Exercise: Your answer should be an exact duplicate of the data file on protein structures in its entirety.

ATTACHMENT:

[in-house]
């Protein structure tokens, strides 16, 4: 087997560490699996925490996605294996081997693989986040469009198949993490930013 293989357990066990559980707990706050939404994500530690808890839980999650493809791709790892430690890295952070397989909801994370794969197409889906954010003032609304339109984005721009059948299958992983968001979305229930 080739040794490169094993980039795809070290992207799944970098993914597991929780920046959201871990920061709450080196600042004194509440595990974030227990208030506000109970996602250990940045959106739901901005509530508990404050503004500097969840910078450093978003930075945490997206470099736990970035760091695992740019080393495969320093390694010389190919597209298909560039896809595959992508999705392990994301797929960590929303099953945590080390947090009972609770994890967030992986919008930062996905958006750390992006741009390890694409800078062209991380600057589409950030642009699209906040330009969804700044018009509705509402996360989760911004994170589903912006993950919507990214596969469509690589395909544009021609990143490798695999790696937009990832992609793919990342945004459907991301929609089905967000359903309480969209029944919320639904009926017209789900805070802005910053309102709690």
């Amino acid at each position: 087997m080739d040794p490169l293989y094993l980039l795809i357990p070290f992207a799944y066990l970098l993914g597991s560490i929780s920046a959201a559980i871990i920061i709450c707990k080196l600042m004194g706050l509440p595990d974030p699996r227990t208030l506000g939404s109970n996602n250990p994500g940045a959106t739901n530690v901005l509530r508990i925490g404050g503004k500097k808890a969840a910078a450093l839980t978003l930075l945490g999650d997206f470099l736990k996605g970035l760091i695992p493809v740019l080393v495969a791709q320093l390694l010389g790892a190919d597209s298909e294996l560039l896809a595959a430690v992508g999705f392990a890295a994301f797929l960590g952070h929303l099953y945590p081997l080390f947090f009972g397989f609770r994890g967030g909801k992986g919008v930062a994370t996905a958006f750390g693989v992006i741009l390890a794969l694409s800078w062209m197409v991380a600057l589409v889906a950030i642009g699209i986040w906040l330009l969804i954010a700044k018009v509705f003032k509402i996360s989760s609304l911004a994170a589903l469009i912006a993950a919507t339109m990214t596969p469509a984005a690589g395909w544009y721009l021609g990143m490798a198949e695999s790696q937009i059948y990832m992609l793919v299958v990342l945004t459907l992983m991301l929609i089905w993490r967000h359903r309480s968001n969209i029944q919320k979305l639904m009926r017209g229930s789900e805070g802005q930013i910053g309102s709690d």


[in-house]
């Protein structure tokens, strides 16, 4: 087997560490699996925490996605294996081997693989986040469009198949993490930013 293989357990066990559980707990706050939404994500530690808890839980999650493809791709790892430690890295952070397989909801994370794969197409889906954010003032609304339109984005721009059948299958992983968001979305229930 080739040794490169094993980039795809070290992207799944970098993914597991929780920046959201871990920061709450080196600042004194509440595990974030227990208030506000109970996602250990940045959106739901901005509530508990404050503004500097969840910078450093978003930075945490997206470099736990970035760091695992740019080393495969320093390694010389190919597209298909560039896809595959992508999705392990994301797929960590929303099953945590080390947090009972609770994890967030992986919008930062996905958006750390992006741009390890694409800078062209991380600057589409950030642009699209906040330009969804700044018009509705509402996360989760911004994170589903912006993950919507990214596969469509690589395909544009021609990143490798695999790696937009990832992609793919990342945004459907991301929609089905967000359903309480969209029944919320639904009926017209789900805070802005910053309102709690």
């Amino acid at each position: 087997m080739d040794p490169l293989y094993l980039l795809i357990p070290f992207a799944y066990l970098l993914g597991s560490i929780s920046a959201a559980i871990i920061i709450c707990k080196l600042m004194g706050l509440p595990d974030p699996r227990t208030l506000g939404s109970n996602n250990p994500g940045a959106t739901n530690v901005l509530r508990i925490g404050g503004k500097k808890a969840a910078a450093l839980t978003l930075l945490g999650d997206f470099l736990k996605g970035l760091i695992p493809v740019l080393v495969a791709q320093l390694l010389g790892a190919d597209s298909e294996l560039l896809a595959a430690v992508g999705f392990a890295a994301f797929l960590g952070h929303l099953y945590p081997l080390f947090f009972g397989f609770r994890g967030g909801k992986g919008v930062a994370t996905a958006f750390g693989v992006i741009l390890a794969l694409s800078w062209m197409v991380a600057l589409v889906a950030i642009g699209i986040w906040l330009l969804i954010a700044k018009v509705f003032k509402i996360s989760s609304l911004a994170a589903l469009i912006a993950a919507t339109m990214t596969p469509a984005a690589g395909w544009y721009l021609g990143m490798a198949e695999s790696q937009i059948y990832m992609l793919v299958v990342l945004t459907l992983m991301l929609i089905w993490r967000h359903r309480s968001n969209i029944q919320k979305l639904m009926r017209g229930s789900e805070g802005q930013i910053g309102s709690d």